Romantic Artists: Goya and Delacroix Descriptive Essay by Quality Writers

Romantic Artists: Goya and Delacroix
This paper discuses two artists of the romantic movement, Francisco de Goya y Lucientes (1746-1828) and Eugene Delacroix (1798-1863).
# 99308 | 1,360 words | 4 sources | APA | 2007 | US
Published on Nov 04, 2007 in Art (Artists) , Art (History) , Art (Fine Art)

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This paper explains that, during the romantic movement in Spain and France, which is described as an anti-intellectual movement in both art and literature, artists of this tradition actively commented against the traditions of aristocratic domination of politics and societal norms and supported the rise of nationalism. The author points out that both Goya and Delacroix related their artistic visions and imagination to actual events and made political statements through their depiction of war. The paper explores this theme in Goya's "The Third of May 1808", which he created in response to the tyranny of Napoleon's forces, and in Delacroix's "Massacres at Chios, 1824", which was his objection to the continuing social repression of the professional and peasant classes.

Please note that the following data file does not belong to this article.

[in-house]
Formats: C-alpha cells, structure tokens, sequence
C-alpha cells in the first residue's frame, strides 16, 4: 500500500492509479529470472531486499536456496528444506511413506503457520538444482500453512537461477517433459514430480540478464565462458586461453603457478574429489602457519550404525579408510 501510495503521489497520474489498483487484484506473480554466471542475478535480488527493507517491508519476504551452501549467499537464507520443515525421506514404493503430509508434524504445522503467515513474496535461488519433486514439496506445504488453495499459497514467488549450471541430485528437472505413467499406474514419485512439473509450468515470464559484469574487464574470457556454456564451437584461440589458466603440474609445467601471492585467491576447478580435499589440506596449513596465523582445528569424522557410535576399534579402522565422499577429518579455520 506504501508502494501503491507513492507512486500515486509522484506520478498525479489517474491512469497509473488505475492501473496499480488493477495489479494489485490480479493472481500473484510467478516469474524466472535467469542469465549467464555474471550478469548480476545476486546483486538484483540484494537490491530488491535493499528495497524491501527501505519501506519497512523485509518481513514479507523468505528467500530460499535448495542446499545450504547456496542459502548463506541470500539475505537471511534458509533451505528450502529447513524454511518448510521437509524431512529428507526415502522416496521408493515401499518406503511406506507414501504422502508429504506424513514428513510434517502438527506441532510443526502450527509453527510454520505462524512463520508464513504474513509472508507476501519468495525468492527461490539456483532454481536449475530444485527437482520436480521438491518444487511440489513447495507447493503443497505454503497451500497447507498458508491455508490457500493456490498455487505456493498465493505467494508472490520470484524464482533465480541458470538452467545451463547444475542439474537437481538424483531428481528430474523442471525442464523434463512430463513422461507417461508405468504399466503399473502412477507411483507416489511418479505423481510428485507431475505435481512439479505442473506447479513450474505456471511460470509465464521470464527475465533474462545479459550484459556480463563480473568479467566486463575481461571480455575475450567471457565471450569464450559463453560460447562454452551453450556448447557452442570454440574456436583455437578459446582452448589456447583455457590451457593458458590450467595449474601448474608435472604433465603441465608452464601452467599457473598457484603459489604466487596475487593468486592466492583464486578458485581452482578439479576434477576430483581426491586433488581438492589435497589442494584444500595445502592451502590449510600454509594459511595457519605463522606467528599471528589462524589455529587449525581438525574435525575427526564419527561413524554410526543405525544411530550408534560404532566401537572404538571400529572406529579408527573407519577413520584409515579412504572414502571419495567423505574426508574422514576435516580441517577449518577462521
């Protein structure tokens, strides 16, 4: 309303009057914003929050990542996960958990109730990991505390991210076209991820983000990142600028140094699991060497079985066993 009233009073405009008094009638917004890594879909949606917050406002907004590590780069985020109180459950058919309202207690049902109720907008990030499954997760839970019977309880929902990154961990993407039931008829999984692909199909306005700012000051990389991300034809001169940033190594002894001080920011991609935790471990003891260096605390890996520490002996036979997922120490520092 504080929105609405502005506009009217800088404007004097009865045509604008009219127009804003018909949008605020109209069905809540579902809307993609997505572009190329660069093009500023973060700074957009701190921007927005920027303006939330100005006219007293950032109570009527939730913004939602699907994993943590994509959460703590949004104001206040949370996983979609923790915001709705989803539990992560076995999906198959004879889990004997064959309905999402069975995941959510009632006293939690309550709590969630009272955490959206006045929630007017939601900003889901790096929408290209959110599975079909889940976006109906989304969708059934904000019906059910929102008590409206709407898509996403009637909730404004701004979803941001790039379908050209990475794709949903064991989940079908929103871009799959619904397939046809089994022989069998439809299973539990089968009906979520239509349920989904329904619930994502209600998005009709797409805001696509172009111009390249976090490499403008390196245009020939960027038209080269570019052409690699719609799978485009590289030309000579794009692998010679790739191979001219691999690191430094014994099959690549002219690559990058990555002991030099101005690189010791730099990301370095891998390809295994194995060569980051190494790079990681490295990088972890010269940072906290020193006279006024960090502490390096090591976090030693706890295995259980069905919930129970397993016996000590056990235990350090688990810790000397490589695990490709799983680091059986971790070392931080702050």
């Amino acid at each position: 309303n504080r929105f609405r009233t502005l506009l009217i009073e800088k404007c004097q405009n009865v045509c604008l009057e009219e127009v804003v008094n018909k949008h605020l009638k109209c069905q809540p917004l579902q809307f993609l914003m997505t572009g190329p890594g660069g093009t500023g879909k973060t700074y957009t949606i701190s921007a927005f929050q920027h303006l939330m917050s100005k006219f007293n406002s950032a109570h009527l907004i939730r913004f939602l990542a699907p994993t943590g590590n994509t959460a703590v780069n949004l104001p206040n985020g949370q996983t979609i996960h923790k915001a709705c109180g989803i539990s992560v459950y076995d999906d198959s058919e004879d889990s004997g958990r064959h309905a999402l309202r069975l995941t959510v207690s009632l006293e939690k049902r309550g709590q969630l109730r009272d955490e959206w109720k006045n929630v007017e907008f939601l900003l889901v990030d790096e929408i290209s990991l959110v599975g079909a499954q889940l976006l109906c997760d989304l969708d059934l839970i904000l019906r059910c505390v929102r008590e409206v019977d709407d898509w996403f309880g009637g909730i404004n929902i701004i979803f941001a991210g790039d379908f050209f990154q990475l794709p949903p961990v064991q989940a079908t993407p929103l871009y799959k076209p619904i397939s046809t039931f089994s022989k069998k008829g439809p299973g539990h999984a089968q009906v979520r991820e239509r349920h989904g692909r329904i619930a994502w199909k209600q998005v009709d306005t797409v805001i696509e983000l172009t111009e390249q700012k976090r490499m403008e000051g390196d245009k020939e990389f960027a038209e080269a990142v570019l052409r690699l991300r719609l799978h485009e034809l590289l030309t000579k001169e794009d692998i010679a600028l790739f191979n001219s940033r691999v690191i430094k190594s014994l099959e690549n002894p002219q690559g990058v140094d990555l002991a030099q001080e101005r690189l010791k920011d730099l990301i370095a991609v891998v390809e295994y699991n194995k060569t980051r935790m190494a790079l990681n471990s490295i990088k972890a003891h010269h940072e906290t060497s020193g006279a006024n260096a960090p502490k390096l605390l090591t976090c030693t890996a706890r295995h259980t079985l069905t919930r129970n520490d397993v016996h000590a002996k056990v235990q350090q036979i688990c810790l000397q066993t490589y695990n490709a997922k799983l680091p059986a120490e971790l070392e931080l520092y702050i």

From the Paper:

"The decades preceding and following the turn of the 18th century were violent and bloody. It was an era of much political and social upheaval where people, ranging from both intellectual and educated to peasants, began to question the role and power of the aristocracy whom they began to view as irresponsible despots . In particular, the divine right of royalty was questioned along with the rules they imposed upon their subjects as well as the war atrocities they caused. Artists, including painters began to portray the fall out of this political upheaval."

Sample of Sources Used:

  • Athanassoglou-Kallmyer, Nina (December 1, 2001). Blemished physiologies: Delacroix, Paganini, and the cholera epidemic of 1832. The Art Bulletin.
  • Perl, Jed. On Art - Old Modern Spain (November 24, 2003). The New Republic.
  • Rosenblum, Robert and H.W. Janson (1984). 19th Century Art. New York: Harry N. Abrams, Incorportated.
  • Rubin, James H. (June 22, 1993). Delacroix's Dante and Virgil as a romantic manifesto: politics and theory in the early 1820s. Art Journal.

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APA Format

Romantic Artists: Goya and Delacroix (2007, November 04) Retrieved December 02, 2020, from

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